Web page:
> >
> > The aspect ratio of 8 mm is about 1.37 while both full-frame and APS-
> sized digital SLR sensors
> > have an aspect ratio of about 1.5.
> >
> > That means that height will control the magnification (if you don't want
> to crop top and bottom).
> >
> > With full-frame 35 mm image sensors (36 x 24 mm) you will need
> magnification approximately 6.8 X.
> > With an APS-sized sensor (Nikon DX) size of 24 x 16 mm, you will need
> about 4.5 X magnification.
> > This is achievable with a macro setup. When I went digital, I sold my
> bellows and slide copier
> > attachment and then ended up buying another fixed slide copy attachment
> (no bellows) later, which
> > I have not used except for proof-of-concept (or more correctly
> determining the
> > annoyance-of-concept for my scale of project).
> >
> > If you just went 1:1, you would end up with about 0.5 MP (about 875 x
> 583 pixels) in a 24 MP
> > full-frame DSLR and 0.76 MP (about 1072 x 715 pixels) in a 16 MP DX-
> sized (APS) DSLR. These may be
> > barely adequate, but I think I'd want more, so I'm afraid you're stuck
> with bellows or at least
> > extension tubes. You will be in the manual everything domain, so make
> certain you can use your
> > DSLR and lens in fully manual mode. You will want to stop down, but not
> too far or diffraction
> > losses will reduce your sharpness. Reversing a lens, especially a wide-
> angle lens--will get you
> > closer to what you need.
> >
> > On the other hand, a good flatbed with transparent material adapter as
> Jerry suggested and I did
> > with the 16 mm is easier to use and faster to set up. At 9600 dpi your
> frame would work out to
> > about 1814 x 1322 pixels or 2.4 MP which might be satisfactory. The
> Epson actually was
> > interpolating at 9600 dpi (in one direction) which is possibly part of
> the softness. It's native
> > resolution on the glass is 4800 x 9600 dpi while the V-500 is 6400 x
> 9600 dpi. So, for your
> > application, the V-500 or V-600 which are priced at under $200 here in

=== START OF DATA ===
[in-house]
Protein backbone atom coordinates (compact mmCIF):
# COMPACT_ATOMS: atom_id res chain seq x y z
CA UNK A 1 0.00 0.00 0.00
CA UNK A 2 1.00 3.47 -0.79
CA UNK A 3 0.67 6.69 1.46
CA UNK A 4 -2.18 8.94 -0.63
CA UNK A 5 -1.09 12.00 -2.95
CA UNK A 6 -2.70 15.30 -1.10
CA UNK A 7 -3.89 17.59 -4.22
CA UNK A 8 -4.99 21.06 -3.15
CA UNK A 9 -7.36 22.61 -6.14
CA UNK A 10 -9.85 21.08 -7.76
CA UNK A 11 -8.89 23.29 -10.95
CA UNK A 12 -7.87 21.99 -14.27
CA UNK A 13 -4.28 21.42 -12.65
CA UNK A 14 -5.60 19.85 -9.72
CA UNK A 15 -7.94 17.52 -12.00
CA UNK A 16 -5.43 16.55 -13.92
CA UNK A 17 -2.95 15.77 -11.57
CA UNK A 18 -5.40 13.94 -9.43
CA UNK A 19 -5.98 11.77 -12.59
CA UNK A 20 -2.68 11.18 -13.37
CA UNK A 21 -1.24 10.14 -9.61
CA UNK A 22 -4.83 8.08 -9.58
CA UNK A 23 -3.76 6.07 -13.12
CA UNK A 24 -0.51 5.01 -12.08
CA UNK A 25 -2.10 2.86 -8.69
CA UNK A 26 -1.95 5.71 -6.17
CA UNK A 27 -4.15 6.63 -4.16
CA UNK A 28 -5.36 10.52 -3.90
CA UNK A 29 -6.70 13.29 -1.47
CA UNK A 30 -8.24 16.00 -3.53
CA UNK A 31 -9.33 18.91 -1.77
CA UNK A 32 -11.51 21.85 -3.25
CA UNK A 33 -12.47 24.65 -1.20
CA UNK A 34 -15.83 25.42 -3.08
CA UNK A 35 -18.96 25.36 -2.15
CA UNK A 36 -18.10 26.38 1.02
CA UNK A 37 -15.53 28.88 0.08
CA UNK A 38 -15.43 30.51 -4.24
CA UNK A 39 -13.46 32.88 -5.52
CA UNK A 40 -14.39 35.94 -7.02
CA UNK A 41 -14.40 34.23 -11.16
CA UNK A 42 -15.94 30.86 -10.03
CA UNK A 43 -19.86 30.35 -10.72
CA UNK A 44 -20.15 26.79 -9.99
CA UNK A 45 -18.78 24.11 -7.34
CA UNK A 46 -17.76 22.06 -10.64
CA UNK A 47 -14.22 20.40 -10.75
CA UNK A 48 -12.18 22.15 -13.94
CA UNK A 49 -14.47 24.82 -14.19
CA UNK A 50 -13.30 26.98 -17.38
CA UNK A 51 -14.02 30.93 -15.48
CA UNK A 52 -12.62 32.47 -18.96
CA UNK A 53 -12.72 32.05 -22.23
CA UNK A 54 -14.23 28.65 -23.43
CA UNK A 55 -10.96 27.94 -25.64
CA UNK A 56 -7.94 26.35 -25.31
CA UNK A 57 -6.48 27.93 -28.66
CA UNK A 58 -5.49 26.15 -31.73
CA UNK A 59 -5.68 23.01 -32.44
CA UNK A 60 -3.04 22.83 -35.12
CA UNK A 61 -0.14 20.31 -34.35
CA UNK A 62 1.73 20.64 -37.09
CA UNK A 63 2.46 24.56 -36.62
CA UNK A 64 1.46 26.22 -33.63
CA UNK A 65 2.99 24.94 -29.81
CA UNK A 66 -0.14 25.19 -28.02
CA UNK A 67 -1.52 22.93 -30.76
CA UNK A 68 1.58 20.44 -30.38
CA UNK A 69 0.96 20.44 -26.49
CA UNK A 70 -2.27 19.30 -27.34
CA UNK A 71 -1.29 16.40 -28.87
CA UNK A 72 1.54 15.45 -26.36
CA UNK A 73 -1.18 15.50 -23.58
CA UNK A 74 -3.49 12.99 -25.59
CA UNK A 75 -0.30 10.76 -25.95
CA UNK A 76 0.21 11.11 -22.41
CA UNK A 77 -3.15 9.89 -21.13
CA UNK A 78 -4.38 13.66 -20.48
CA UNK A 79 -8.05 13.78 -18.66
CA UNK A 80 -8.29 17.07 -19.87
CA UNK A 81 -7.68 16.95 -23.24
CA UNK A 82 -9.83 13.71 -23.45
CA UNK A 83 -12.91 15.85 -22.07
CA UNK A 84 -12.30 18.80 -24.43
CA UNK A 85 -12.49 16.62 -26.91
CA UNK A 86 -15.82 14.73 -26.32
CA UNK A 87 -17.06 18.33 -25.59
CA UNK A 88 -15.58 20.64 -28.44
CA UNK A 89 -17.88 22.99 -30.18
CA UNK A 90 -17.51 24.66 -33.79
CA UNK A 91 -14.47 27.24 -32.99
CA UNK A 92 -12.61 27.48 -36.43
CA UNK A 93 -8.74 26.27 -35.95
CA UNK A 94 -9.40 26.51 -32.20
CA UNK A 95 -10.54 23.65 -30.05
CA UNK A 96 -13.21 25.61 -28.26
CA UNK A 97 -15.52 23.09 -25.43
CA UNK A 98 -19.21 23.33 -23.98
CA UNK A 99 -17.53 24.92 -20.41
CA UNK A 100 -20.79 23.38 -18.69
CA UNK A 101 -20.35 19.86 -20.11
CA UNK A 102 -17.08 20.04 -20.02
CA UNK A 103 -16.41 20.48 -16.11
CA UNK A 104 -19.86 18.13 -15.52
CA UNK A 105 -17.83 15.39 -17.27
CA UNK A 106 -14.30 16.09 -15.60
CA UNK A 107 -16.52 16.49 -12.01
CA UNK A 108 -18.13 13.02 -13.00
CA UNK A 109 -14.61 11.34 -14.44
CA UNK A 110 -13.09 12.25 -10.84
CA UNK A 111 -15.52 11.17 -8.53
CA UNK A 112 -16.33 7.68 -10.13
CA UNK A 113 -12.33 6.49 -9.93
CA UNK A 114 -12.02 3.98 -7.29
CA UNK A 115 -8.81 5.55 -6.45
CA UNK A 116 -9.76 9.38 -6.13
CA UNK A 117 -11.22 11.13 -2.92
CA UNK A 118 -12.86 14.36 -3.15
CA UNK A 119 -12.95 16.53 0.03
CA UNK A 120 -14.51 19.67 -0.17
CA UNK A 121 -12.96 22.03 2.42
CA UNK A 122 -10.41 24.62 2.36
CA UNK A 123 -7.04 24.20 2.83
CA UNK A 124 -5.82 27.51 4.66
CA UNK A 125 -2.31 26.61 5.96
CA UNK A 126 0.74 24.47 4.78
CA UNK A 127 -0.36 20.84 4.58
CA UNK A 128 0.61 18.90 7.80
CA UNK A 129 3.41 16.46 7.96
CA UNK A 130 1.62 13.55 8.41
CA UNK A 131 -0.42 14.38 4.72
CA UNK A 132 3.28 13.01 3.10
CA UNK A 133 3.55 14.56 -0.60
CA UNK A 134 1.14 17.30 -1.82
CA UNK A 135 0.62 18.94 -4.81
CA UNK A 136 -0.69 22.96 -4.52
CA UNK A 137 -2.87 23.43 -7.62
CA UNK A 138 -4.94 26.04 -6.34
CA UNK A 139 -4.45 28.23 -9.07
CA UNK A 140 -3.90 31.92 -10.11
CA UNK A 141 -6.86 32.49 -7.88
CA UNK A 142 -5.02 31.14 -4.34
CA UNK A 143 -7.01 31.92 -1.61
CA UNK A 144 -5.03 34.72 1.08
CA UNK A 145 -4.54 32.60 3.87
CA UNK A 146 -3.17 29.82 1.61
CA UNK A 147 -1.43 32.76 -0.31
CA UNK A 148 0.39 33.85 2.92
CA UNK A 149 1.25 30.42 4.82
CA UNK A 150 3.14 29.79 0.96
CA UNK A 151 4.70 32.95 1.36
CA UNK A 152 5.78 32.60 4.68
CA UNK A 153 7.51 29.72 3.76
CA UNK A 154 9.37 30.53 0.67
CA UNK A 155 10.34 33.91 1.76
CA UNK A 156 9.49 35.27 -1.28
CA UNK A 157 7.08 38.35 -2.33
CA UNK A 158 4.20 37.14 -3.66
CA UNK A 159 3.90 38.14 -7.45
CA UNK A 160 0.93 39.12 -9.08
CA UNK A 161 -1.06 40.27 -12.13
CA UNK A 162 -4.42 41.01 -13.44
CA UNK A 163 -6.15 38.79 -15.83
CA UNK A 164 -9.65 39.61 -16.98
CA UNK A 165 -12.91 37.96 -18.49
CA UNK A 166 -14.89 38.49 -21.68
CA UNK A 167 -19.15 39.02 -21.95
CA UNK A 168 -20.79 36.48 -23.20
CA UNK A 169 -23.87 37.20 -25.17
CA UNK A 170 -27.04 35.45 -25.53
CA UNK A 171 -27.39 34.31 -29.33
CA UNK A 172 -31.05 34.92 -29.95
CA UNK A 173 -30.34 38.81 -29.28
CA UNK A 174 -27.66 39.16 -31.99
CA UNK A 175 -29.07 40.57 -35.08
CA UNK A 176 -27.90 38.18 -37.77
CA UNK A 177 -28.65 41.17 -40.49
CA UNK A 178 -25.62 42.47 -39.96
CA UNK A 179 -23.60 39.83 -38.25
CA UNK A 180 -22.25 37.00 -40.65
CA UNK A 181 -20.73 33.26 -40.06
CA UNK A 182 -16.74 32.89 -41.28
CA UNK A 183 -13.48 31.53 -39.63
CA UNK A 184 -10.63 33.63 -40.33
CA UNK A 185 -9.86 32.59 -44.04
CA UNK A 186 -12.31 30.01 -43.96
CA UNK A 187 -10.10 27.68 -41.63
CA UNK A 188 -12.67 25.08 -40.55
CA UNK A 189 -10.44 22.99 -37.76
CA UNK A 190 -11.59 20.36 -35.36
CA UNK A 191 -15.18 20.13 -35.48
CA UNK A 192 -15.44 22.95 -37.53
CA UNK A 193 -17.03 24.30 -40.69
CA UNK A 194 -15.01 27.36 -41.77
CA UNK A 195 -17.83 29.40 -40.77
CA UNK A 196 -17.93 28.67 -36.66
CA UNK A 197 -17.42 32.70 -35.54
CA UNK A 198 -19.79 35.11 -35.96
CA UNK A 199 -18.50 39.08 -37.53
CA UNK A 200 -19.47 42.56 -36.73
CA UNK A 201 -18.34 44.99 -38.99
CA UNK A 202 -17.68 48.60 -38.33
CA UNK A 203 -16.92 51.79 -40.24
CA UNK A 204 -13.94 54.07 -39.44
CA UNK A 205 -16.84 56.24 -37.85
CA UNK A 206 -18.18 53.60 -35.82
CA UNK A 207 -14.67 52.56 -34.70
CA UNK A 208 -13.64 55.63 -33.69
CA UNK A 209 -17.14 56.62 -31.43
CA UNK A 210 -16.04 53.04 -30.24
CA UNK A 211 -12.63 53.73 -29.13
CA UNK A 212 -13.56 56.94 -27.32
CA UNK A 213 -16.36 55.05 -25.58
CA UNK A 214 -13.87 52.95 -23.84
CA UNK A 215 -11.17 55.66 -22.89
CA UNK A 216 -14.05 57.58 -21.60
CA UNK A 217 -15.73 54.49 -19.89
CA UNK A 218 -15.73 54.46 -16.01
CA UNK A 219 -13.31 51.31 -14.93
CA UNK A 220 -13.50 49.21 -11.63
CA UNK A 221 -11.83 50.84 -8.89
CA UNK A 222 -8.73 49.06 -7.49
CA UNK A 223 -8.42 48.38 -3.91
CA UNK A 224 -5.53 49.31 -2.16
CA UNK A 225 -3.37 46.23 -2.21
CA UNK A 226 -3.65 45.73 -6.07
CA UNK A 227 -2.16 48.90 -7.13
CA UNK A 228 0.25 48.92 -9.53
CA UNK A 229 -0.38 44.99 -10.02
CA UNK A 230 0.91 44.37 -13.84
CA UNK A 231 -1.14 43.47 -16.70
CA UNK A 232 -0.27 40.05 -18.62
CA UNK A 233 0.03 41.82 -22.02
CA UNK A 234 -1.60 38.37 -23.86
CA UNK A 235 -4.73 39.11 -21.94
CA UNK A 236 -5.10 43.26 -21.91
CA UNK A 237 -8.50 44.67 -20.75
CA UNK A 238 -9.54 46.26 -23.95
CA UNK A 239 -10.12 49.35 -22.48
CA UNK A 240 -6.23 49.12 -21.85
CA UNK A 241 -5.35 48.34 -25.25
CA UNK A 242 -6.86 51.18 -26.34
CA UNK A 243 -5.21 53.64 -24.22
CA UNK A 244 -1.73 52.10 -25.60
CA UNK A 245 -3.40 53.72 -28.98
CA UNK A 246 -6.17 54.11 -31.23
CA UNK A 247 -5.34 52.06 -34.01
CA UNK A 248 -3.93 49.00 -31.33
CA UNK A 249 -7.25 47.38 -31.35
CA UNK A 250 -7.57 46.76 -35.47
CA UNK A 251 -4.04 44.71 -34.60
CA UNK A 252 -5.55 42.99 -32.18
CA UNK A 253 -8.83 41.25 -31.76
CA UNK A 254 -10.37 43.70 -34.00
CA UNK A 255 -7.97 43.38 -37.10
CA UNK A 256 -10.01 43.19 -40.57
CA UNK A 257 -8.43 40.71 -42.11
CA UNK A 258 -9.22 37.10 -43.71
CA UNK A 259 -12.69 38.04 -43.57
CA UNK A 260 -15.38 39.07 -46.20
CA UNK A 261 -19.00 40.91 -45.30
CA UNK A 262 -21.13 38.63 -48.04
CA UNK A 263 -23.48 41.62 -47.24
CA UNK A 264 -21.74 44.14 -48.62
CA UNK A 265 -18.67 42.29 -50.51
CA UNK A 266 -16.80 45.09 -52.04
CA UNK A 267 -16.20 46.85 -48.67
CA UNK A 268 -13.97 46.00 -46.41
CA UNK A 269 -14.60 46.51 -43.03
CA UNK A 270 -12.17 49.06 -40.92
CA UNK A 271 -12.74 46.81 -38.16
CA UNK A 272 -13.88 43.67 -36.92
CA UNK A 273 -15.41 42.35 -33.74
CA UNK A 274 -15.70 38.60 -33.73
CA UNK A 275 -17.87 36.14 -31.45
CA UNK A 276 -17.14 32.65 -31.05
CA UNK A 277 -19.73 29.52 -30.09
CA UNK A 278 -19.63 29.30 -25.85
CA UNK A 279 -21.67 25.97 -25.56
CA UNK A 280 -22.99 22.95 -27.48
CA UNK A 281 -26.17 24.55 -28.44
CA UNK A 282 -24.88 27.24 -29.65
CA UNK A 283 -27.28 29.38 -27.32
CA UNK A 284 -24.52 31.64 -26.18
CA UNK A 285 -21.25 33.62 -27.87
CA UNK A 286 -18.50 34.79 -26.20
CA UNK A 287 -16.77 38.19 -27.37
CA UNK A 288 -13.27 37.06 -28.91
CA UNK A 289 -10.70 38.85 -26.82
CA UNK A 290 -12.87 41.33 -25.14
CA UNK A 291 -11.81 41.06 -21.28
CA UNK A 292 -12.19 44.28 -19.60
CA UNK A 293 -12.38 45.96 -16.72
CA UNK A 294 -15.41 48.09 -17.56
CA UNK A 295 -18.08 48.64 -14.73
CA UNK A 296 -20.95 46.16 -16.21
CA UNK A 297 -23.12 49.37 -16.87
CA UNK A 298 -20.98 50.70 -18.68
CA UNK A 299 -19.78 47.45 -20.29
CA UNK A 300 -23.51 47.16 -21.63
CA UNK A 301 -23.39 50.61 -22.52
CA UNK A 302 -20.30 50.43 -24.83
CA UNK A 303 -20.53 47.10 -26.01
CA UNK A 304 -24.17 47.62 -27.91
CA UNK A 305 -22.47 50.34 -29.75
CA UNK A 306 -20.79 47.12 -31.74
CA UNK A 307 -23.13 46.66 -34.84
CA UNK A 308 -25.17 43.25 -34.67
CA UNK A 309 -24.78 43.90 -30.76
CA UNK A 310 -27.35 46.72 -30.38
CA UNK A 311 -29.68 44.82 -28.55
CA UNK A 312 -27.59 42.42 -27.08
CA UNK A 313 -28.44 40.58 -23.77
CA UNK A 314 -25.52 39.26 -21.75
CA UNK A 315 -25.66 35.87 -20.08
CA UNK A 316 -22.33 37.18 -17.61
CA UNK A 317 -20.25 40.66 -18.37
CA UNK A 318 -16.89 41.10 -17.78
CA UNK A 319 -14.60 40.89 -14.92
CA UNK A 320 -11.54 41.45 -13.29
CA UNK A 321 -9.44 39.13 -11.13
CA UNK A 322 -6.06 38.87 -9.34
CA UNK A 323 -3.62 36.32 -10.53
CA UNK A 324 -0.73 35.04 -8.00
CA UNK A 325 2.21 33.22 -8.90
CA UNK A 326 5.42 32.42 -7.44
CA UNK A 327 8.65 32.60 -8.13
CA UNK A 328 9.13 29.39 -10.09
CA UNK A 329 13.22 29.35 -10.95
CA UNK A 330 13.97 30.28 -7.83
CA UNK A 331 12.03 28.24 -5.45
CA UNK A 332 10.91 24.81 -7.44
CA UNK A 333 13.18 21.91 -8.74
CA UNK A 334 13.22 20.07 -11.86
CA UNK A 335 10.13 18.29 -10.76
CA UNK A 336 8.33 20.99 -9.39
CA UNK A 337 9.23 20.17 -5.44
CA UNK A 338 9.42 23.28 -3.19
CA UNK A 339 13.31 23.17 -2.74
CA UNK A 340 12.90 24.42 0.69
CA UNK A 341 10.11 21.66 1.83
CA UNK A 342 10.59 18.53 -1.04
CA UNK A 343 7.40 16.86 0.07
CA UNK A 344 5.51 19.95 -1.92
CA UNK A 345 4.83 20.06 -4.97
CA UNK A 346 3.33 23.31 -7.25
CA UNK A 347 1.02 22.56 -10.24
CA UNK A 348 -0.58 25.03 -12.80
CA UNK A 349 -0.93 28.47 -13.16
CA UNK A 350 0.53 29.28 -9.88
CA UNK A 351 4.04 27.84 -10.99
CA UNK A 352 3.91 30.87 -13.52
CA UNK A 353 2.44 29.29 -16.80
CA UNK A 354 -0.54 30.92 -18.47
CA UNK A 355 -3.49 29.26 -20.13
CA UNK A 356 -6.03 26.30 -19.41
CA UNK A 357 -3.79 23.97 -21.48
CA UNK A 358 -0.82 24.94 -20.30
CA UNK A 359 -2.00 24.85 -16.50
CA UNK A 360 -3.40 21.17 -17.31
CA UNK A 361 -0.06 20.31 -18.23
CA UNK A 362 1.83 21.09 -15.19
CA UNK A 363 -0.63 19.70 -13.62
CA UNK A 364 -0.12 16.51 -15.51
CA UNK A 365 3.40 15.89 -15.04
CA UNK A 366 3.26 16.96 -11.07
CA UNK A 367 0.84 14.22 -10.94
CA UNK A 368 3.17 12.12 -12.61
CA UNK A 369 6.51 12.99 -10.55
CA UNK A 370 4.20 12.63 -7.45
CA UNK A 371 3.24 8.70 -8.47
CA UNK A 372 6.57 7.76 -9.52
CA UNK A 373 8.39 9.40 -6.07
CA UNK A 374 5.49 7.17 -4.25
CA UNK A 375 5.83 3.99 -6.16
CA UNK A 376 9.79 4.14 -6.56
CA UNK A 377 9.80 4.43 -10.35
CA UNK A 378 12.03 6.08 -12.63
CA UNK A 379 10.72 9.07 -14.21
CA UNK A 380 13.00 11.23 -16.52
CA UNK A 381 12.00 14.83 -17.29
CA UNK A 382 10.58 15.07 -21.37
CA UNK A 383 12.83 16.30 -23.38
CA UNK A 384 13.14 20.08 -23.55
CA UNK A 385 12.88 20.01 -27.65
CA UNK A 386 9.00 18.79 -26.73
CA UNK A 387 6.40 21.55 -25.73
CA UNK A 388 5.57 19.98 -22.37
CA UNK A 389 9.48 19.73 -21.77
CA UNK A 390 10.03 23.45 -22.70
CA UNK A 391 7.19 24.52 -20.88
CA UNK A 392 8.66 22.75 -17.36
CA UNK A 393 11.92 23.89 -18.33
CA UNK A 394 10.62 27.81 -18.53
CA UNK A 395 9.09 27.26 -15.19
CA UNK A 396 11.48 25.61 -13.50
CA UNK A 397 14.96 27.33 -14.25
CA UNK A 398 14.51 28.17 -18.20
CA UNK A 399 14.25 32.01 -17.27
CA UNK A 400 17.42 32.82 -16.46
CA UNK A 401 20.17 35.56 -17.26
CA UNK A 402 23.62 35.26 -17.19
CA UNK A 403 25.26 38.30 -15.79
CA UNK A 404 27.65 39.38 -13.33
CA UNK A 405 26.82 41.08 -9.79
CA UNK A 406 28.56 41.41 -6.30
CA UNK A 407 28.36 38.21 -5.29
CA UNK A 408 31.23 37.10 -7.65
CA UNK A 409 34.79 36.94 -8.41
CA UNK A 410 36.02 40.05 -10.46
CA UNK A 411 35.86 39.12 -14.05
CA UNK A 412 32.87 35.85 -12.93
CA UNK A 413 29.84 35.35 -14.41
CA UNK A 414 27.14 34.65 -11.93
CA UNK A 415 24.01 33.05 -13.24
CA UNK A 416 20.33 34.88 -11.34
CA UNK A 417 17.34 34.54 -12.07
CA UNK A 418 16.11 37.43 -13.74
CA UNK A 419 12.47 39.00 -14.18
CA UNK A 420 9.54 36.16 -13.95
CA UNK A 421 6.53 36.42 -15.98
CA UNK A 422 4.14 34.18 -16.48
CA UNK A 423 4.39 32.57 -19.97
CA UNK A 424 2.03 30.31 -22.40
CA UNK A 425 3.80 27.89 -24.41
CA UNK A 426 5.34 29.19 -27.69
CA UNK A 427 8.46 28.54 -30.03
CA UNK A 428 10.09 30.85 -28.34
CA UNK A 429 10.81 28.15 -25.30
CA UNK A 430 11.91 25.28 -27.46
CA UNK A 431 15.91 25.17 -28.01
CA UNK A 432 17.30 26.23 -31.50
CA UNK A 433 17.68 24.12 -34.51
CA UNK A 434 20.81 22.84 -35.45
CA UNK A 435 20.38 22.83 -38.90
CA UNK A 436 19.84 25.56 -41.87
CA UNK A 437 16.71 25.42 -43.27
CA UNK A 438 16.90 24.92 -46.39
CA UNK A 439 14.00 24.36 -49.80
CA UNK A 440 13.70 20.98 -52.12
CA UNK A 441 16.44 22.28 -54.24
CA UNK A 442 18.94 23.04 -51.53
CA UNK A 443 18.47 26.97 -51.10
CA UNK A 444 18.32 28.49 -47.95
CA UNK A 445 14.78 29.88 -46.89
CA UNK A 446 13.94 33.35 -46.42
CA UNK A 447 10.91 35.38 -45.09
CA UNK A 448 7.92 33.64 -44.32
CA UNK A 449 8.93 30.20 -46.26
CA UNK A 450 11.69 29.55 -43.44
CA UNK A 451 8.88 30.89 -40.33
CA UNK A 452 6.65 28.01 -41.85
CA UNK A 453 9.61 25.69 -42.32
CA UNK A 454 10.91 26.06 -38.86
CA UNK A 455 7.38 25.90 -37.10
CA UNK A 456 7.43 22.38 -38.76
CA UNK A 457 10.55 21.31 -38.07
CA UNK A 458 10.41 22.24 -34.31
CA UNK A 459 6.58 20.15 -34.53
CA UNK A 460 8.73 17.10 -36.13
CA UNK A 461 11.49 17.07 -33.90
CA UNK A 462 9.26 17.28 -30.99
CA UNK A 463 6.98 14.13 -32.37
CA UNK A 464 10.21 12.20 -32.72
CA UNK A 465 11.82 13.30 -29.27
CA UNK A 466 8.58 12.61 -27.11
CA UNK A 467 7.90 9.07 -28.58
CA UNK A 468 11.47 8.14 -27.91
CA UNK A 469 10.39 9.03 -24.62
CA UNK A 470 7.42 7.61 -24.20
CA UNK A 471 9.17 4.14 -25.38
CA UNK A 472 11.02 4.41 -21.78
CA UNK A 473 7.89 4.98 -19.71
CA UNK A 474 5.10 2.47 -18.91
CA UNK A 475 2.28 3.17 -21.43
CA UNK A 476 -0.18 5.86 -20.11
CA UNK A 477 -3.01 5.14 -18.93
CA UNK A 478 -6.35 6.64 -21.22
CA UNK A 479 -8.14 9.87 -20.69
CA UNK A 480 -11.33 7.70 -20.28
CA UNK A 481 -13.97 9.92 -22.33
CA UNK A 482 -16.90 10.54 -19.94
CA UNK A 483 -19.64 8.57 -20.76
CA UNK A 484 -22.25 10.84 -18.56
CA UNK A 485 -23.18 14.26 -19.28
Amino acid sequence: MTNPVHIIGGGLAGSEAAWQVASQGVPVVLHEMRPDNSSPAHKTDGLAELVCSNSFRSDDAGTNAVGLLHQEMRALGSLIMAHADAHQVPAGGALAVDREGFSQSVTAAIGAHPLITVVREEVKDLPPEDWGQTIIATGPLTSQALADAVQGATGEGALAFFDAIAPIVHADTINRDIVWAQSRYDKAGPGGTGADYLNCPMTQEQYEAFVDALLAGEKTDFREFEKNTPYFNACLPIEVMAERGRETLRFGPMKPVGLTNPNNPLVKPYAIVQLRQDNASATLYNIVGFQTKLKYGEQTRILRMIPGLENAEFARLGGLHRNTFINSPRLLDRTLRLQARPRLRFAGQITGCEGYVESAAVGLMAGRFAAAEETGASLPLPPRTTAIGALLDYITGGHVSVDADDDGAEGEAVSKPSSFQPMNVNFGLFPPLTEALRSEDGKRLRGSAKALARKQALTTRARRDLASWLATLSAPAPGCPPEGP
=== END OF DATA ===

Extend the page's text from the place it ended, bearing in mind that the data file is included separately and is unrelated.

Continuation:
> Canada are less than the
> > cost of a bellows alone, let alone all to other pieces you need to make
> macro work, so you might
> > want to give it a try. I don't want to tell you all the Nikon rings and
> things I have for fooling
> > around with macro.
> >
> > The individual frames will be less pleasing than looking at the
> projected movie because, in the
> > movie, the grain is random and tends to average out from frame to frame
> whereas that does not
> > happen when you grab an individual frame. Also, with an individual
> frame, you will probably end up
> > looking at it for longer and at greater magnification than the moving-
> image version...and people
> > will expect more resolution from a still than from a movie.
> >
> > Enjoy!
> >
> > Cheers,
> >
> > Richard
> >
> > On 2012-09-20 9:00 AM, James Roth wrote:
> >> Greetings, all!
> >>
> >> First, thank you all for advising me on the baking of the 1/4-inch
> audiotape which had become
> >> sticky over the years.
> >> The tapes now play perfectly.
> >>
> >> I have many feet of regular, old 8mm film and I'd love to be able to
> scan certain individual
> >> frames of it, but they are so small (about 1/8-inch square).
> >> Does anyone know of a scanner that could handle such a minute picture?
> >> Perhaps  there's a film editor that can snap a frame with the push of a
> button.
> >>
> >> Regards,
> >> Ben Roth
> >> FAU/RSA
> >
> > --
> > Richard L. Hess                   email: [log in to unmask]
> > Aurora, Ontario, Canada           (905) 713 6733     1-877-TAPE-FIX
> > http://www.richardhess.com/tape/contact.htm
> > Quality tape transfers -- even from hard-to-play tapes.
> >